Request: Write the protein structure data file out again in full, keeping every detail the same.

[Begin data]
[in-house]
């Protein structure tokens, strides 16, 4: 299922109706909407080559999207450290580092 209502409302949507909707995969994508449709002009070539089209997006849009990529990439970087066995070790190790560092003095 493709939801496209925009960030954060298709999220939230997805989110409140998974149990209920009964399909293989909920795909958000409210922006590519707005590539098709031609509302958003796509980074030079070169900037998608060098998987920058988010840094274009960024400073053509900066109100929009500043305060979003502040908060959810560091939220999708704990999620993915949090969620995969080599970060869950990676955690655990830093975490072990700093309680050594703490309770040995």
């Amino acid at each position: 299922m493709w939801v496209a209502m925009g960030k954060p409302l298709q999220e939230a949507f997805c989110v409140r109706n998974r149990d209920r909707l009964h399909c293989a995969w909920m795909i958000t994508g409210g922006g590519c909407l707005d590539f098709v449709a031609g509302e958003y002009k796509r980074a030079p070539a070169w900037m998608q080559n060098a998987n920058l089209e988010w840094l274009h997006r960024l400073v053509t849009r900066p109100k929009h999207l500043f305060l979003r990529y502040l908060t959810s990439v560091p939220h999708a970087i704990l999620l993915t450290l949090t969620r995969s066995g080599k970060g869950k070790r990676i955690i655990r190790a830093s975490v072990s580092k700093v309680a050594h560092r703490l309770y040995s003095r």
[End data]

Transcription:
[in-house]
């Protein structure tokens, strides 16, 4: 299922109706909407080559999207450290580092 209502409302949507909707995969994508449709002009070539089209997006849009990529990439970087066995070790190790560092003095 493709939801496209925009960030954060298709999220939230997805989110409140998974149990209920009964399909293989909920795909958000409210922006590519707005590539098709031609509302958003796509980074030079070169900037998608060098998987920058988010840094274009960024400073053509900066109100929009500043305060979003502040908060959810560091939220999708704990999620993915949090969620995969080599970060869950990676955690655990830093975490072990700093309680050594703490309770040995």
């Amino acid at each position: 299922m493709w939801v496209a209502m925009g960030k954060p409302l298709q999220e939230a949507f997805c989110v409140r109706n998974r149990d209920r909707l009964h399909c293989a995969w909920m795909i958000t994508g409210g922006g590519c909407l707005d590539f098709v449709a031609g509302e958003y002009k796509r980074a030079p070539a070169w900037m998608q080559n060098a998987n920058l089209e988010w840094l274009h997006r960024l400073v053509t849009r900066p109100k929009h999207l500043f305060l979003r990529y502040l908060t959810s990439v560091p939220h999708a970087i704990l999620l993915t450290l949090t969620r995969s066995g080599k970060g869950k070790r990676i955690i655990r190790a830093s975490v072990s580092k700093v309680a050594h560092r703490l309770y040995s003095r």